TENT CITY AT BALTIMORE CITY HALL: More than a dozen tents appeared on the lush green lawn in front of Baltimore’s city hall on Wednesday morning. Community advocates joined homeless residents as they built a tent encampment to draw attention to the plight of people without homes. By mid-morning, there were 16 red tents around the city’s war memorial and more are expected in the coming days. Bethany Raja/WYPR-FM.
- After advocates and people experiencing homelessness erected an encampment outside Baltimore City Hall early Wednesday morning to demand city action on homelessness, city officials promised to find shelter for more than two dozen people before the weekend, activists said Thursday. Cassidy Jensen/The Baltimore Sun.
FIGHTING GANGS ON THE LOWER SHORE: A state initiative designed to fight gang activity as well as drug and firearms trafficking is expanding on Maryland’s Lower Eastern Shore. Law enforcement from Worcester and Somerset counties are joining Dorchester County, which is already part of the five-year-old Maryland Criminal Intelligence Network, Gov. Larry Hogan announced. Rachel Baye/WYPR-FM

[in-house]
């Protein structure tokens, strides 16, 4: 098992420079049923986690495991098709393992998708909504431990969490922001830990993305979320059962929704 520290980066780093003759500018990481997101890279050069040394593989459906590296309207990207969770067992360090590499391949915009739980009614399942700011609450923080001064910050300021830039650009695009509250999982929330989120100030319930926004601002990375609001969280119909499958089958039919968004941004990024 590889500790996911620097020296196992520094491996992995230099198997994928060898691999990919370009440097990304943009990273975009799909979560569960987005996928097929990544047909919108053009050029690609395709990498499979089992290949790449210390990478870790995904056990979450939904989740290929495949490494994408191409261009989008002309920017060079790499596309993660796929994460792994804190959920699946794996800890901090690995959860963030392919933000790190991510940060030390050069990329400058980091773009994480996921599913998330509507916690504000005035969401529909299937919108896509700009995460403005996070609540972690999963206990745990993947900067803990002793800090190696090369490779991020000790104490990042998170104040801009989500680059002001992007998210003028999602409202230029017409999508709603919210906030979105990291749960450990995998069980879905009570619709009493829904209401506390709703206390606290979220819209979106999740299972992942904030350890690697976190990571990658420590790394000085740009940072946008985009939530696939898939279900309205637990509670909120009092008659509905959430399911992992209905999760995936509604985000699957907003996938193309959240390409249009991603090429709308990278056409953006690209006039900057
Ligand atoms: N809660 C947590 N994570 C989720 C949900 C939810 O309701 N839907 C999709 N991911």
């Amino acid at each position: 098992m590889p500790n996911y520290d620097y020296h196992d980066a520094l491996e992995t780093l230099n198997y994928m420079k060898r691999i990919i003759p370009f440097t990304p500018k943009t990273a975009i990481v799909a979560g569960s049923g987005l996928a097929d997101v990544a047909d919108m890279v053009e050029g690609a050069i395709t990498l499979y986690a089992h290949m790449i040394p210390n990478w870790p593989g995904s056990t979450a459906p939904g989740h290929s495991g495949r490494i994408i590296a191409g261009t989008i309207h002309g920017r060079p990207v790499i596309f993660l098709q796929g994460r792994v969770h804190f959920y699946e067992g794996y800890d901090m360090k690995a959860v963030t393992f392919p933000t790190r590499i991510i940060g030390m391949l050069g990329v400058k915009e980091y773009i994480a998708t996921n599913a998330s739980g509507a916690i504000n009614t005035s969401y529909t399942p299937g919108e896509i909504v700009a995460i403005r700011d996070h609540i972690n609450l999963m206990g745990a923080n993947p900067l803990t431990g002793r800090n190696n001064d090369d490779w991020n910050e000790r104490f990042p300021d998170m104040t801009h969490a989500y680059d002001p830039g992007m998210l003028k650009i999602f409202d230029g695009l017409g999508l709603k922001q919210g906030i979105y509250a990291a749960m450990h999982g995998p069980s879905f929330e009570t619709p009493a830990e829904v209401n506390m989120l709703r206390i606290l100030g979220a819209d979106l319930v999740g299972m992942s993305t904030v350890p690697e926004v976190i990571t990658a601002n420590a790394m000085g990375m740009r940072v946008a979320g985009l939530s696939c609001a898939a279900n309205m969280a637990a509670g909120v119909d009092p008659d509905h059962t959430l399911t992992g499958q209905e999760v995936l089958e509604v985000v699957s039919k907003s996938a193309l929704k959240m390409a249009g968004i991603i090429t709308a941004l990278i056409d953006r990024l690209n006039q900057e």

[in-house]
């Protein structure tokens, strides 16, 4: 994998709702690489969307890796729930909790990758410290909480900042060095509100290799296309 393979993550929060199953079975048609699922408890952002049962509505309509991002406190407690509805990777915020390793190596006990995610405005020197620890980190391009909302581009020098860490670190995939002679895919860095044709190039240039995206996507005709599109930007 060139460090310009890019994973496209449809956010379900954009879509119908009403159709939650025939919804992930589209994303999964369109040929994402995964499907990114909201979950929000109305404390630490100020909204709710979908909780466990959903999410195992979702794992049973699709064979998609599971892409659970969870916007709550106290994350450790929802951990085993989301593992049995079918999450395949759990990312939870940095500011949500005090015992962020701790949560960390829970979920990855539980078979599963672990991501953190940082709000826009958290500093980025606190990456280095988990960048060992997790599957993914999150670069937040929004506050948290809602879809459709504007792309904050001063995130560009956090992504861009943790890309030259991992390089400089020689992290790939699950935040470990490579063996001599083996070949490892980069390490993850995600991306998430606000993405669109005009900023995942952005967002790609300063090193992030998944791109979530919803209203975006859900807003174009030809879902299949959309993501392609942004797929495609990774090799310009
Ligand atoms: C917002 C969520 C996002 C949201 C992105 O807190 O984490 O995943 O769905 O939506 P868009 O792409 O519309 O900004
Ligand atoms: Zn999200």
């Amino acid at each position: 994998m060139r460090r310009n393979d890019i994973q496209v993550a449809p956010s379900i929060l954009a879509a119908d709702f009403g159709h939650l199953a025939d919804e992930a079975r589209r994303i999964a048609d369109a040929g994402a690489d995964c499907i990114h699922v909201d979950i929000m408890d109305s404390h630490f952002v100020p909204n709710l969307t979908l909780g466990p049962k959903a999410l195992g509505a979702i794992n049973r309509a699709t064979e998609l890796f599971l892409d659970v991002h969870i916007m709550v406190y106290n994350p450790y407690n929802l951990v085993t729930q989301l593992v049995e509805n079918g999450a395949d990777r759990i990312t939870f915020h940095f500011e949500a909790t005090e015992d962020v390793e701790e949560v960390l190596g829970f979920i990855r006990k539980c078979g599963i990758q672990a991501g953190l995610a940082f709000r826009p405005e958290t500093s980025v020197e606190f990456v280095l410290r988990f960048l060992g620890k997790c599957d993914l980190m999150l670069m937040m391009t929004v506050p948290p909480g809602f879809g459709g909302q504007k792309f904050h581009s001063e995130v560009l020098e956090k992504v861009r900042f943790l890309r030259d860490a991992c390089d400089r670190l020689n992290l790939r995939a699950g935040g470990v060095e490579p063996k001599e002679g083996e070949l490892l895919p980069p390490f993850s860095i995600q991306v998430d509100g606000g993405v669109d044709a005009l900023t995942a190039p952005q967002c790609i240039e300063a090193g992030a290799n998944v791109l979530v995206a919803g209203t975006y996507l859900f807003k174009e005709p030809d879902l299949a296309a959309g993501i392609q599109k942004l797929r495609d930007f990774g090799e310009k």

LEGAL BATTLE CONTINUES OVER FUNDING BALTO SCHOOLS: A coalition of public school parents joined by civil rights organizations and a national law firm are asking a city circuit court judge to issue a summary judgment between $442 million and $705 million to address long-term state funding gaps in Baltimore City Public Schools. This is part of a 2019 lawsuit and decades old legal battle over state underfunding of Baltimore schools. Zshekinah Collier/WYPR-FM.
BA CO COPS CLAIM LEADERS COVER UP RISING CRIME: Baltimore County’s Police Union says the real story of crime in the county is not being acknowledged by county leadership. In a tweet, Thursday, they compared the numbers for certain crimes year over year. For assaults up from 5,191 to 5,857, thefts up from 5,512 to 6,167, and shootings which they claim are also up but an even more problematic data point because they say it’s information that’s not being shared. Rielle Creighton /WBFF-TV News.